Book: Embassy (Recovery) by S. Alex Martincategories: Book, Young Adult, Astronomy, Contemporary, Space Opera, Asteroids, Planets, Hologis, Character Change, Angst, Teens, New Adult, Science Fiction
S. Alex Martinabout this book: "Embassy" is the story of Arman Lance, a boy who is in love with Ladia Purnell, a girl who lives across the galaxy. He's become obsessed with finding her again, so much so that he has pushed away his friends and mentally isolated himself from the world. He joins the Embassy Program to embark on the expedition to Ladia's planet. It isn't long before a fellow Recruit, the adrenaline junkie Glacia Haverns, decides it's her job to coax Arman out of his miserable mindset and show him that there's more to life that chasing desperate dreams.
• "Arman reminded me a little of Holden Caulfield, not sure of his agenda, and too full of teenage angst to ask for or accept help." — Cathy S.
• "This story is about character growth. In the beginning, Arman is not extremely likable... It's about him learning to be a happier, better person." — Heather M.
• "The story has a very strong sci-fi setting, but the introduction to this future comes at a good pace, and never leaves you overwhelmed." — Nate M.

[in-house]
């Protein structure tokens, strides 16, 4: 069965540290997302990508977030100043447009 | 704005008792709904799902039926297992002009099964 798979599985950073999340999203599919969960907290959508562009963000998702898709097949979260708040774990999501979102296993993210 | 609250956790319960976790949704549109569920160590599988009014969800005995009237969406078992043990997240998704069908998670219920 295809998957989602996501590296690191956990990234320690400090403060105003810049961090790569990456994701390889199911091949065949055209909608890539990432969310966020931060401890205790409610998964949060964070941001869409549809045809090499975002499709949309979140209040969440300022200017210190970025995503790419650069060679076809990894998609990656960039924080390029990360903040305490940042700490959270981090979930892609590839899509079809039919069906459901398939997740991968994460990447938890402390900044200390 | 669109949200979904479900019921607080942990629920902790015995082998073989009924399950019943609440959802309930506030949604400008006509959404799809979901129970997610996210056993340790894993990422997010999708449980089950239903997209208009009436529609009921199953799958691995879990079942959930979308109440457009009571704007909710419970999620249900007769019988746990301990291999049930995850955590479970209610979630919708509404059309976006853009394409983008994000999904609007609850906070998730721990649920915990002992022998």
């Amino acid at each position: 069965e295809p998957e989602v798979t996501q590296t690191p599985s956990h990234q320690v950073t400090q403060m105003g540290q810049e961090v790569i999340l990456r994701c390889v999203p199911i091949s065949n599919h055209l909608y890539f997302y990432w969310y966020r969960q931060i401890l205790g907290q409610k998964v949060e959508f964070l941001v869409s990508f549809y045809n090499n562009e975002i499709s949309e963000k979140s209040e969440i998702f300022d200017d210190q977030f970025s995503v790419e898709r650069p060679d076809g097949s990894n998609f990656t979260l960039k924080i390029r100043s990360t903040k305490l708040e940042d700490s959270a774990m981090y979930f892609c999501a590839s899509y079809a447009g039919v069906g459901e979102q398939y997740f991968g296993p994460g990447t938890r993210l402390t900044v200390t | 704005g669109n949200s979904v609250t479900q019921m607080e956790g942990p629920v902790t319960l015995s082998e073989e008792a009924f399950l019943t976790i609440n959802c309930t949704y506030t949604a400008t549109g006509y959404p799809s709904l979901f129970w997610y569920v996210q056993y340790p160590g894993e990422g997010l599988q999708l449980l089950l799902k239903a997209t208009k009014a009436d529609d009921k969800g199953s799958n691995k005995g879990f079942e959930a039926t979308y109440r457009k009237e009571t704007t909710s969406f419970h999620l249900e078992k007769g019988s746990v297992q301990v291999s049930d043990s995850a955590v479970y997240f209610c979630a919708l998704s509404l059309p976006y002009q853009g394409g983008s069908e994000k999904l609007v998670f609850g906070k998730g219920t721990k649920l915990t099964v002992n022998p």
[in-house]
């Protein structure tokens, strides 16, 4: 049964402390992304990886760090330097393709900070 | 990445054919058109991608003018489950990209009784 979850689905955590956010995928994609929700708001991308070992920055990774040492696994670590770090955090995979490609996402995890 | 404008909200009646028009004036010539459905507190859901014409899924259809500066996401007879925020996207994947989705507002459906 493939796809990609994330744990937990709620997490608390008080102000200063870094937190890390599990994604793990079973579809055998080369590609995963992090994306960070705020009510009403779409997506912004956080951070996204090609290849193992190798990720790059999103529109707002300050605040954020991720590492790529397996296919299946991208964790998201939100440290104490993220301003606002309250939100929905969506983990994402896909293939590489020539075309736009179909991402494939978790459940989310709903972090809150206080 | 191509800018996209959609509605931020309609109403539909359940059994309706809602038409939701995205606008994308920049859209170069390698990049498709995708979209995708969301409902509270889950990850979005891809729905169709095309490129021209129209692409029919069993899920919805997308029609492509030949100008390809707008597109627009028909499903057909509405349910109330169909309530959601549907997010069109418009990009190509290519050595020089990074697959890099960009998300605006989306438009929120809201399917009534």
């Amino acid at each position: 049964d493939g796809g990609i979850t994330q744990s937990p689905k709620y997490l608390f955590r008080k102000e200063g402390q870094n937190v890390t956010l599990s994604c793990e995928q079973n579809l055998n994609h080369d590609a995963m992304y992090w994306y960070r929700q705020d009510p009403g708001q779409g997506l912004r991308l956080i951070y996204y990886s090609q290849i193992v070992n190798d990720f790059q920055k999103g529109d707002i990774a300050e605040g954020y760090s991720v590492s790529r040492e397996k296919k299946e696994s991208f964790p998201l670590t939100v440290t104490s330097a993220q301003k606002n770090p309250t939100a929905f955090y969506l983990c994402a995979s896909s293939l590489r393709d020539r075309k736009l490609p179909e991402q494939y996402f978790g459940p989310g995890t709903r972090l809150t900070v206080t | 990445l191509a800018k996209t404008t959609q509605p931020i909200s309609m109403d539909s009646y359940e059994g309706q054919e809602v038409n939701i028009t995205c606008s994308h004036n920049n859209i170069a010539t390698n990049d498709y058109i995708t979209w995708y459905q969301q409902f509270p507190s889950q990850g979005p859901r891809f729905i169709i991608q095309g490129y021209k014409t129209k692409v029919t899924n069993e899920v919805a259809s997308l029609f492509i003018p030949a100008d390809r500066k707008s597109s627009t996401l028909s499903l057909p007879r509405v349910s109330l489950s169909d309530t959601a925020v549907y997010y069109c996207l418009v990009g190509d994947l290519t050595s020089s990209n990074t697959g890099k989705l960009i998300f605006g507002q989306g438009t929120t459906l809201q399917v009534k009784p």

• "Arman was a jerk at the beginning of the book! Arman would put himself down and not live up to his full potential just so he could stay in his comfort zone, but afterwards, he began to grow on me and I had respect for him." — Catherine C.
It took me 10 days to write the first draft of "Embassy," which was 151,653 words. Over the next year, I edited eight drafts down to 77,000 words with the help of Beta Readers and a critique group.
The title is representative of the world I establish in the book. The book is futuristic -- it takes place in the year 4319 -- but I think I developed a very realistic world. Joining the Embassy has been Arman's goal ever since he met Ladia, so all his motivation is in reaching this one thing, and the story picks up just as he enters this Program. It sounds like a lot of politics, but it's not. I stay on the character-driven, fun, emotional side, and politics are just built into the background.
This cover was perfect because it is EXACTLY how the setting of the Embassy is described. Undil, the planet where Arman lives, is a desert similar to the southwest United States. The Embassy city is built right in the middle of nowhere, with canyons and mesas and barren plains all around it. Later in the book, there is a month-long journey across the galaxy that takes places on a space station, as well as another planet full of life and color that is plagued by its own desert, which is slowly destroying the planet and turning it into a wasteland.
You'll find a lot of real-life astronomy mixed in with the fictional astronomy.
Writing this book helped me mature 100-fold as a writer. I solidified plot points, learned to develop characters on a personal level, and integrated the world in a way that it actually influences the characters. Without the world, this story would not be possible.
what to read next: if you read and liked this book...
Video 1: Short video about Arman Lance, the main character in "Embassy," by S. Alex Martin
Video 2: "Embassy" Book Trailer
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